cytology

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cytology

 [si-tol´o-je]
the study of cells, their origin, structure, function, and pathology. adj., adj cytolog´ic.
aspiration biopsy cytology (ABC) the microscopic study of cells from superficial or internal lesions obtained by aspiration biopsy.
exfoliative cytology microscopic examination of cells desquamated from a body surface or lesion, done to detect malignancy or microbiologic changes, to measure hormonal levels, and for other purposes. The cells may be obtained by such procedures as aspiration, washing, smear, and scraping, and the technique may also be applied to secretions such as sputum, urine, abdominal fluid, prostatic secretions, and vaginal secretions.

cy·tol·o·gy

(sī-tol'ō-jē),
The study of the anatomy, physiology, pathology, and chemistry of the cell.
[cyto- + G. logos, study]

cytology

(sī-tŏl′ə-jē)
n.
The branch of biology that deals with the formation, structure, and function of cells.

cy′to·log′ic (-tə-lŏj′ĭk), cy′to·log′i·cal adj.
cy·tol′o·gist n.

cytology

Cell biology
The biology of structure, function, multiplication, pathology, and history of cells. In the working parlance, “cell biology” is preferred to “cytology,” given the obvious potential for confusion with health professionals (cytologists and cytotechnologists) who examine cell specimens to render clinical diagnoses. Those who study such phenomena are called cell biologists, not cytologists.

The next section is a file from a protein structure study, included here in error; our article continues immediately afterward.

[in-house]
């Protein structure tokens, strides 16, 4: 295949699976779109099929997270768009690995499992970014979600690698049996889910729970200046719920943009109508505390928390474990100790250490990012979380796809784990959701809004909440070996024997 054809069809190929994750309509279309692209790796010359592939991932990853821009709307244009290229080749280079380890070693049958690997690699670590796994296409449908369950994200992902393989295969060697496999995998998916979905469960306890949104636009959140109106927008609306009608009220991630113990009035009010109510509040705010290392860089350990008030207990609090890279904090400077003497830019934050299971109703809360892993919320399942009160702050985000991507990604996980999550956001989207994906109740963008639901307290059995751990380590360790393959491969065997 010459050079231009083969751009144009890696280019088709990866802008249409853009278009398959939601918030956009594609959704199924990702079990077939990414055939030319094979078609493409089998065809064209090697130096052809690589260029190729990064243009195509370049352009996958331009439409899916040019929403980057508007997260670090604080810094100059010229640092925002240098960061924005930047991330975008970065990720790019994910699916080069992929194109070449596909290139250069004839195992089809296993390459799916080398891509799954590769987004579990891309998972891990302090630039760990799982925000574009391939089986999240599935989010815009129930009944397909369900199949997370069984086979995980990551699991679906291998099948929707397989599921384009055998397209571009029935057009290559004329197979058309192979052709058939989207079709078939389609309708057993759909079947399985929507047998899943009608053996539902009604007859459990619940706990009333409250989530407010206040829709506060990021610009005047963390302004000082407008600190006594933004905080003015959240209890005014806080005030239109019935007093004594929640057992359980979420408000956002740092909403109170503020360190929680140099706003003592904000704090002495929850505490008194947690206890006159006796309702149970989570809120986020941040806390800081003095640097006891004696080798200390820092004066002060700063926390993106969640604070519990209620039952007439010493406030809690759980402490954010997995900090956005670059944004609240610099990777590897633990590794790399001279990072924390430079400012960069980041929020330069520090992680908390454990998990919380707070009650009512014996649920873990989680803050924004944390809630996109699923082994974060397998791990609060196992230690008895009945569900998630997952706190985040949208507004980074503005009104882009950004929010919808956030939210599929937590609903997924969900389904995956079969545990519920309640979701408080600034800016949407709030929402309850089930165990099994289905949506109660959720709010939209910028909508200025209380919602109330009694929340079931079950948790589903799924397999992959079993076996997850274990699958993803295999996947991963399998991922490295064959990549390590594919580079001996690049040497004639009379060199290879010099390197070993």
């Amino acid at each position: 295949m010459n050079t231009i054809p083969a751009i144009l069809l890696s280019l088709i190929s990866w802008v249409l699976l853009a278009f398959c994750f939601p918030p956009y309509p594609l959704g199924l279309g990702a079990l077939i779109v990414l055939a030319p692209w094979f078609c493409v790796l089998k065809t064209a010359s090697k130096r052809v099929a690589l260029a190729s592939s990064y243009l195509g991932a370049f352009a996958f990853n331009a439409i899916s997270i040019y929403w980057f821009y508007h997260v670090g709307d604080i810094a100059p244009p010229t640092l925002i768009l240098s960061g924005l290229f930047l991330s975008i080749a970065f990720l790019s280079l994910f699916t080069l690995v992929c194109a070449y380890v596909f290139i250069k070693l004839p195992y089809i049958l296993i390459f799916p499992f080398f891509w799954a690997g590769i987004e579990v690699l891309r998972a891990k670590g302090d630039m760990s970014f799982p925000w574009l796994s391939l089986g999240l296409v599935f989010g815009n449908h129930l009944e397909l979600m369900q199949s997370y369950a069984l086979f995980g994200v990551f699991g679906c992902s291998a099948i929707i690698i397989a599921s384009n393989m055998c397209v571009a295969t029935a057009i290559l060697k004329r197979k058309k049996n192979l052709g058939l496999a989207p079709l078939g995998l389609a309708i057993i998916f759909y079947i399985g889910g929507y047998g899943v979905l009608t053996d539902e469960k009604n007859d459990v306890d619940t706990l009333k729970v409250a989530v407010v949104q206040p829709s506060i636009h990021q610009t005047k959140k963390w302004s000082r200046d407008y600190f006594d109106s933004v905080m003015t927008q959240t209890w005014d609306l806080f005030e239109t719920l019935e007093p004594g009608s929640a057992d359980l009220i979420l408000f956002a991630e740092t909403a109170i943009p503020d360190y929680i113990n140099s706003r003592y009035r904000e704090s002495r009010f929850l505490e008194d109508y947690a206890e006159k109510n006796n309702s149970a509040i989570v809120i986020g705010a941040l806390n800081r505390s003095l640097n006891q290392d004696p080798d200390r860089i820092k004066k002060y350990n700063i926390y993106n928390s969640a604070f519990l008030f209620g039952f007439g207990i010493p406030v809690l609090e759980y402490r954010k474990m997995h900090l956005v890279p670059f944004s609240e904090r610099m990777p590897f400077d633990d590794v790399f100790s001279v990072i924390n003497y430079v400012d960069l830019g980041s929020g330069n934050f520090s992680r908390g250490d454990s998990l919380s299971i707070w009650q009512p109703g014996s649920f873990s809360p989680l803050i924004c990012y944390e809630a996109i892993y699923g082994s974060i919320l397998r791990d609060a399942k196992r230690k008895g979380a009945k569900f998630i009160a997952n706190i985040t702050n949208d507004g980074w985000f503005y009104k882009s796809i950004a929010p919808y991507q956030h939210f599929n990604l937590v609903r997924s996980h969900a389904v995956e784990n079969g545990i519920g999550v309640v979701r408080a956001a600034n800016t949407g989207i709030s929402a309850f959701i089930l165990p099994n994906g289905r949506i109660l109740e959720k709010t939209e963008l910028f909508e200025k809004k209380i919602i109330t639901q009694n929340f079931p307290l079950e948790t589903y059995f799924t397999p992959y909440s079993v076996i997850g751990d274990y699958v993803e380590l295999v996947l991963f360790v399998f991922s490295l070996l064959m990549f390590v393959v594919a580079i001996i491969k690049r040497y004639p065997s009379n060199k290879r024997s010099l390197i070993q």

Medspeak
The formal discipline in which cells are studied and the changes seen correlated with the clinical findings in patients.
 
Pathology
The microscopic examination of body fluids for the detection of disease; in cytology, the most common specimen is the Pap smear, a normal component of a gynaecologic examination which is the best means of detecting early, curable stages of cancer of the uterine cervix—formerly the most common cause of death in sexually active women—as well as viral, fungal and other infections of the female genital tract. Cytology specimens can be obtained from various fluids (urine, CSF, or sputum or discharges) specifically as a means of detecting abnormal or malignant cells.

cytology

1. The formal discipline in which cells are studied and the changes seen correlated with the clinical findings in Pts.
2. Cytologic examination, cytologic study The microscopic examination of body fluids for the detection of disease; in cytology, the most common specimen is the Pap smear, a normal component of a gynecologic examination and is the best means of detecting early, curable stages of cancer the uterine cervix–formerly the most common cause of death in sexually active ♀ as well as viral, fungal and other infections of the ♀ genital tract; cytology specimens can be obtained from various fluids–urine, CSF, or sputum or discharges, specifically as a means of detecting abnormal or malignant cells. See Aspiration cytology, Automated cytology, Bile cytology, Brush cytology, Exfoliative cytology, Fine needle aspiration cytology, Needle aspiration cytology, Ocular cytology, Pap smear, Screening, Touch cytology, Urine cytology.

cy·tol·o·gy

(sī-tol'ŏ-jē)
The study of the anatomy, physiology, pathology, and chemistry of the cell.
Synonym(s): cellular biology.
[cyto- + G. logos, study]

cytology

1. The study of cells.